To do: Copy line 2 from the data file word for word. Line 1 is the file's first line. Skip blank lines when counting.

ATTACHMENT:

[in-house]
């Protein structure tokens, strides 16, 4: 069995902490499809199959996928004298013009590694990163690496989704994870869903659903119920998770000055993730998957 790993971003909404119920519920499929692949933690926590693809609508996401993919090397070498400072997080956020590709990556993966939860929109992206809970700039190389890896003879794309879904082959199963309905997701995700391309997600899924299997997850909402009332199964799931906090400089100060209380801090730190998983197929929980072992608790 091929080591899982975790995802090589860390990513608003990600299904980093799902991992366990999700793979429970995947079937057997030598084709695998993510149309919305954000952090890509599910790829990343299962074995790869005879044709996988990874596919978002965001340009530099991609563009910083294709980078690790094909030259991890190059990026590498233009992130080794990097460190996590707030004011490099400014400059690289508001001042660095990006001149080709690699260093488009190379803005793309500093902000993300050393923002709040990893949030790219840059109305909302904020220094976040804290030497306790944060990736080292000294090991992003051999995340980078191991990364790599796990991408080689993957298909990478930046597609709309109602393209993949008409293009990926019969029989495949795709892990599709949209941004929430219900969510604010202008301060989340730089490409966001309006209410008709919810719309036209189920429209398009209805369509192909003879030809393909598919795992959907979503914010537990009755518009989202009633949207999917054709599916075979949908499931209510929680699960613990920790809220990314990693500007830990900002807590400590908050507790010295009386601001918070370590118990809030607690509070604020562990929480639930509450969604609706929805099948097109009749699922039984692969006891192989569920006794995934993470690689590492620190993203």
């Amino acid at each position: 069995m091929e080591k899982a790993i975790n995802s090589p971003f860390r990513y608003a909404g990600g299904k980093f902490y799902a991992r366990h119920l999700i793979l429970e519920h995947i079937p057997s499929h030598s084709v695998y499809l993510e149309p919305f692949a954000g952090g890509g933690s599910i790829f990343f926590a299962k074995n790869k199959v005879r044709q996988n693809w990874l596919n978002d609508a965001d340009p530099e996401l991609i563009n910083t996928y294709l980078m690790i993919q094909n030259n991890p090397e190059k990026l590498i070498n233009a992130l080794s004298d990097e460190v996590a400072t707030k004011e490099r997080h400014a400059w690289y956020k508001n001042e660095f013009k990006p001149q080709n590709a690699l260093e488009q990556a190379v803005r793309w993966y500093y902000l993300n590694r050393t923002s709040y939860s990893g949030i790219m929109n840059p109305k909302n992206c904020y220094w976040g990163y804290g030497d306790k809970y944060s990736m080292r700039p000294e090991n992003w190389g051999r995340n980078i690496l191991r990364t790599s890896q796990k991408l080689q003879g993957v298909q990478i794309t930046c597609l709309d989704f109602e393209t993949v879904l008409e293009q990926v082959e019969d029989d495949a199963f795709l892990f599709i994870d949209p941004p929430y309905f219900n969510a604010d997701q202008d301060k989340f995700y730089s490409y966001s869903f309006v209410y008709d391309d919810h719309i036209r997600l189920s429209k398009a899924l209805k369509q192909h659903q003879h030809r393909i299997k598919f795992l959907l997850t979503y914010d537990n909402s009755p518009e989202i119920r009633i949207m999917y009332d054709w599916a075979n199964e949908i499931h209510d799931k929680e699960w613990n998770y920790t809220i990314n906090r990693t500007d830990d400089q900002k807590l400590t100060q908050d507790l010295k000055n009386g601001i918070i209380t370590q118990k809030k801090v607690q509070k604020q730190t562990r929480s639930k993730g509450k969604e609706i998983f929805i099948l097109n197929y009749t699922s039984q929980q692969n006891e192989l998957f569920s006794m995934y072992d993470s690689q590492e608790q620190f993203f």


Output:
């Protein structure tokens, strides 16, 4: 069995902490499809199959996928004298013009590694990163690496989704994870869903659903119920998770000055993730998957 790993971003909404119920519920499929692949933690926590693809609508996401993919090397070498400072997080956020590709990556993966939860929109992206809970700039190389890896003879794309879904082959199963309905997701995700391309997600899924299997997850909402009332199964799931906090400089100060209380801090730190998983197929929980072992608790 091929080591899982975790995802090589860390990513608003990600299904980093799902991992366990999700793979429970995947079937057997030598084709695998993510149309919305954000952090890509599910790829990343299962074995790869005879044709996988990874596919978002965001340009530099991609563009910083294709980078690790094909030259991890190059990026590498233009992130080794990097460190996590707030004011490099400014400059690289508001001042660095990006001149080709690699260093488009190379803005793309500093902000993300050393923002709040990893949030790219840059109305909302904020220094976040804290030497306790944060990736080292000294090991992003051999995340980078191991990364790599796990991408080689993957298909990478930046597609709309109602393209993949008409293009990926019969029989495949795709892990599709949209941004929430219900969510604010202008301060989340730089490409966001309006209410008709919810719309036209189920429209398009209805369509192909003879030809393909598919795992959907979503914010537990009755518009989202009633949207999917054709599916075979949908499931209510929680699960613990920790809220990314990693500007830990900002807590400590908050507790010295009386601001918070370590118990809030607690509070604020562990929480639930509450969604609706929805099948097109009749699922039984692969006891192989569920006794995934993470690689590492620190993203």